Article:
PN 81 - September 2008 E-mail


Time to act on endosulfan

The future of one of the world’s most notorious pesticides is up for debate this autumn with scientific experts and farmworker advocates calling for a global ban. Dr MerielWatts of PAN Aotearoa New Zealand reviews the situation and presents the evidence for a ban.

Canadians say ‘no’ to cosmetic pesticides

Canada leads the way in banning non-essential pesticide use. Over 40% of the population now live in a town or province which prohibits the use of lawn pesticides. Ronald Macfarlane provides an overview.

Rural communities in Paraguay endangered by soya pesticides

GM soya is cultivated in vast monocultures and requires intensive pesticide spraying. In this journal we have reported on the social and environmental problems this has brought to a number of South American countries. StephanieWilliamson now reports on new studies from Paraguay showing the devastating impact of GM soya on rural communities. She also questions the effectiveness of initiatives to certify more responsible production practices.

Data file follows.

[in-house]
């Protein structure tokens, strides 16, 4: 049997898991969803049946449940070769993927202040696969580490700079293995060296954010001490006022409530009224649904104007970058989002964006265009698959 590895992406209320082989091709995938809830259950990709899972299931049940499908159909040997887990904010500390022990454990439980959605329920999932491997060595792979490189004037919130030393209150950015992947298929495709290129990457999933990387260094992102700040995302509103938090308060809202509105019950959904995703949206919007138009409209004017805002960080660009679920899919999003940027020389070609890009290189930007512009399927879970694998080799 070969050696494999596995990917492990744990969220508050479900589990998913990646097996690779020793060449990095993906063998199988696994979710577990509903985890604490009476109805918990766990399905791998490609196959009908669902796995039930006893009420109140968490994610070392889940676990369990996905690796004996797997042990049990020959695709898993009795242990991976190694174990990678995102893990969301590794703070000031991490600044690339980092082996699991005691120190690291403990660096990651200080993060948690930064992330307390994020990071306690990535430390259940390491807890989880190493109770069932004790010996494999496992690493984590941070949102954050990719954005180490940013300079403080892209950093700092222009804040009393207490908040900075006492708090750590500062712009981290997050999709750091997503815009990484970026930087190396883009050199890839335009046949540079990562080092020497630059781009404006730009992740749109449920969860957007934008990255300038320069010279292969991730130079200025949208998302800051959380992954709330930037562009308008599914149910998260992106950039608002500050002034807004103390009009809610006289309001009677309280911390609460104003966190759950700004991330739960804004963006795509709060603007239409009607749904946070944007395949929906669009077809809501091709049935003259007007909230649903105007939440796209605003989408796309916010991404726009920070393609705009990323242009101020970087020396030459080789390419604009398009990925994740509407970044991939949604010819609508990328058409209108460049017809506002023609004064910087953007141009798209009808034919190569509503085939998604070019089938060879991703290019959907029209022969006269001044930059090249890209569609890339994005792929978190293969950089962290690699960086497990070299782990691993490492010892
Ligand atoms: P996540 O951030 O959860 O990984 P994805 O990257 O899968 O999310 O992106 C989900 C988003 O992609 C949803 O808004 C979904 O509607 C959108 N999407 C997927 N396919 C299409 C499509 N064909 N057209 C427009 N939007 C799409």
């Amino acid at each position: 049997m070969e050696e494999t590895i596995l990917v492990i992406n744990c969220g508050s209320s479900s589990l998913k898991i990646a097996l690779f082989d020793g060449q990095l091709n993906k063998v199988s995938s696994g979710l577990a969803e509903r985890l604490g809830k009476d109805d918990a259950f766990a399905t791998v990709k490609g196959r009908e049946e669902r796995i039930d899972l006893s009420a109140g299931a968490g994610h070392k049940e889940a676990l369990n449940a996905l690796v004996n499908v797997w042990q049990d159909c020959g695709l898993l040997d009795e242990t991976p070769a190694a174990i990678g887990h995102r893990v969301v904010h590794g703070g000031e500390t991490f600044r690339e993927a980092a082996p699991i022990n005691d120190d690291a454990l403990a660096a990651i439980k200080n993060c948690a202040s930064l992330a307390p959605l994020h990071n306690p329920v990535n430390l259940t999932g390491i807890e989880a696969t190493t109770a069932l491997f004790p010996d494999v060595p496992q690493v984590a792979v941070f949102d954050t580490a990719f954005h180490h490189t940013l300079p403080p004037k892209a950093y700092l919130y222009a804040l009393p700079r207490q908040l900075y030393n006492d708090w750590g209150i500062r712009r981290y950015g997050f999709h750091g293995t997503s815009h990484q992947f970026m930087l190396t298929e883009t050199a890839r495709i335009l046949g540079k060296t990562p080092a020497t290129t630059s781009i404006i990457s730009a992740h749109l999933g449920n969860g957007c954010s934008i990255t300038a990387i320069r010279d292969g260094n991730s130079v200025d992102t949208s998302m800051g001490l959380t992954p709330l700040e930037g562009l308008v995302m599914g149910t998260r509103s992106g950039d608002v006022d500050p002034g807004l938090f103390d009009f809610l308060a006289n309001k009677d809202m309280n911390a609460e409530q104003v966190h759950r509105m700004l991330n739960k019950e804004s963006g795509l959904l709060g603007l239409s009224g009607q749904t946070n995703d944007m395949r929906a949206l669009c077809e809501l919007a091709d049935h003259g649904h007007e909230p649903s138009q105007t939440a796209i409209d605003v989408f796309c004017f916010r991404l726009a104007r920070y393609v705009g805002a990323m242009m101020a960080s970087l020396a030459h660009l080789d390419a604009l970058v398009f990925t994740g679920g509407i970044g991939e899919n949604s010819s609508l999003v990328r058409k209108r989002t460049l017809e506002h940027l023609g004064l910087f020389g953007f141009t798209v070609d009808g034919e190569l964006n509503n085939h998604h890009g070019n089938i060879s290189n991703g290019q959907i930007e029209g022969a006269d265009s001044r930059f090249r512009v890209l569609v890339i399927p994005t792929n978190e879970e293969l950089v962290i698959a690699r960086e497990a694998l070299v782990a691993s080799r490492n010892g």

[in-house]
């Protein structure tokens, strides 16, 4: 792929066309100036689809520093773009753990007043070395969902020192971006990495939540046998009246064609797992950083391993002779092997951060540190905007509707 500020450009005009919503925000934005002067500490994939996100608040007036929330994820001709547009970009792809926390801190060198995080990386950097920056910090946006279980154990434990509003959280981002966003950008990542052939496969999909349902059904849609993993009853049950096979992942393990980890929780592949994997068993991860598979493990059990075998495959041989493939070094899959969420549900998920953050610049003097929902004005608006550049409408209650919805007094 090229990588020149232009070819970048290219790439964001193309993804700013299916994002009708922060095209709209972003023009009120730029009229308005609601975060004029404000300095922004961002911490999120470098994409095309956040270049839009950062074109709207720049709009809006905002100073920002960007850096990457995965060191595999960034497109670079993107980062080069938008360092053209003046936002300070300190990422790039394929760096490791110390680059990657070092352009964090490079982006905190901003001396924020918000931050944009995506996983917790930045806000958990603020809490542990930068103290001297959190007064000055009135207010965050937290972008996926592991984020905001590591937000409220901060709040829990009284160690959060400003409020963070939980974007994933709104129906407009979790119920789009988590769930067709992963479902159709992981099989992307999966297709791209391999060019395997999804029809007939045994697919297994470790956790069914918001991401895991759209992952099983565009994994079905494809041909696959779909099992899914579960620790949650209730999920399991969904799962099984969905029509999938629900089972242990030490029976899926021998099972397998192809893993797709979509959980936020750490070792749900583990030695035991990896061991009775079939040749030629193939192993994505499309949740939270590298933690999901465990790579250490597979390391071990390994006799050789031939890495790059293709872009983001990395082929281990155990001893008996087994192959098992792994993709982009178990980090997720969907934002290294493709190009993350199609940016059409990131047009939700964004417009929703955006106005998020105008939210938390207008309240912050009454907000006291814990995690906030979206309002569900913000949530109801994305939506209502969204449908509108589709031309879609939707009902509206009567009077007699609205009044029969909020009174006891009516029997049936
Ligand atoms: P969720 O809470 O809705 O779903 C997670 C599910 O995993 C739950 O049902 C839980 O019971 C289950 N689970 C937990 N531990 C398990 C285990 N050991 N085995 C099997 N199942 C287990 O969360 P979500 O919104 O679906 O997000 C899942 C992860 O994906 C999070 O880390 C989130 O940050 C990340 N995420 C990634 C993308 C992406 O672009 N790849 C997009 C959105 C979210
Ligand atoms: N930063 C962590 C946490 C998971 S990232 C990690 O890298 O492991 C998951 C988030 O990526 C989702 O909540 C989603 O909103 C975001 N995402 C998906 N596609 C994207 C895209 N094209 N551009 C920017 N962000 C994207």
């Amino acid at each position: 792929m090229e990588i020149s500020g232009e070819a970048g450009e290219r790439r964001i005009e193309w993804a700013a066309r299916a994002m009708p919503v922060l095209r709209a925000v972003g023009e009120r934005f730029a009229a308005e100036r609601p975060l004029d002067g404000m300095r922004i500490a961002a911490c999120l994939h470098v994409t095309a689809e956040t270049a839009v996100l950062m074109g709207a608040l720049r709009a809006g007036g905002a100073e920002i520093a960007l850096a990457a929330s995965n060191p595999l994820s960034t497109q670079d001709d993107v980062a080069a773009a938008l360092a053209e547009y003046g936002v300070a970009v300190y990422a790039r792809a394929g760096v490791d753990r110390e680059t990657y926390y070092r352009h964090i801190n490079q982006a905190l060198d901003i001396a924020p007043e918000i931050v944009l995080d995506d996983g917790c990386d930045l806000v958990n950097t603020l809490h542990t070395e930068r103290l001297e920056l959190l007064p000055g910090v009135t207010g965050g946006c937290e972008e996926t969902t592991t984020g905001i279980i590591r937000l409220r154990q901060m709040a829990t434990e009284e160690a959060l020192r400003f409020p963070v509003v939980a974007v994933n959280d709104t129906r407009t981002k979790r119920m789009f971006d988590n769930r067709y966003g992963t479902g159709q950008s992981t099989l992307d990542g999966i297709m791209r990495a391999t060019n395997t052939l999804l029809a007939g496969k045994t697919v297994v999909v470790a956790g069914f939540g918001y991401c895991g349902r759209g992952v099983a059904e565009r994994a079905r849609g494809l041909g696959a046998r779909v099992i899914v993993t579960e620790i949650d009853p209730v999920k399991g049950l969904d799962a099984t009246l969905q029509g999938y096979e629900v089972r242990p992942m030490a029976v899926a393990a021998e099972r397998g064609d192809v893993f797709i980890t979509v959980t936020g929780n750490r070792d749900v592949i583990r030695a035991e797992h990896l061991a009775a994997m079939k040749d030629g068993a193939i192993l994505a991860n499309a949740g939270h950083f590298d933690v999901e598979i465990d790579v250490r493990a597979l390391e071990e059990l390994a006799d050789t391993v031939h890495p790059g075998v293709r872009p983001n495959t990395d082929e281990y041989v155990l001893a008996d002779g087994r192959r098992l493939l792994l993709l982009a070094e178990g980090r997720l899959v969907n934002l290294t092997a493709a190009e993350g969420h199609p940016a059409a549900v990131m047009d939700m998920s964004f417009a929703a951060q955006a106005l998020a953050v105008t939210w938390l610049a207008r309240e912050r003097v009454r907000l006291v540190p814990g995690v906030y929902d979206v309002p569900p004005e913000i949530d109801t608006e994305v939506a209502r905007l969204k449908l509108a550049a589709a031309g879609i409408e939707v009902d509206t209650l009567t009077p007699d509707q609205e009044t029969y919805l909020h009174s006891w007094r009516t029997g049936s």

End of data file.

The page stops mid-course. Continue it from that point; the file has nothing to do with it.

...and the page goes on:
80 cover

Plant clinics help curb pesticide use in Bangladesh
Paula Kelly and Jeffery Bentley of CABI’s Global Plant Clinic were concerned to learn the extent of the misuse of pesticides in Bangladesh. Working with local partners Harun-Ar-Rashid, AKM Zakaria and Mostafa Nuruzzaman to investigate ways of improving the flow of advice, they report on innovative plant health services for farmers.

New era for agriculture?

A new report sponsored by the United Nations and endorsed by 58 governments has criticised ‘green revolution’ technologies and come down firmly in favour of more ecological-based and socially just farming systems to tackle world poverty. Marcia Ishii-Eiteman reports

Regulatory system fails UK gardeners
GAcross the UK allotment gardeners have been losing crops as a result of using manure contaminated with the herbicide aminopyralid. The persistence of the herbicide had been seriously underestimated raising questions about whether the approval process adequately protects the public from the effects of pesticides. Nick Mole reports.

A world without bees

Responsible for pollinating three-quarters of the world’s leading food crops, honeybees are essential to modern agriculture. Yet with colonies collapsing across the globe bees are in crisis. Elliott Cannell, Coordinator of PAN Europe, reviews A World Without Bees by journalist and beekeeper Alison Benjamin and co-author Brian McCallum.

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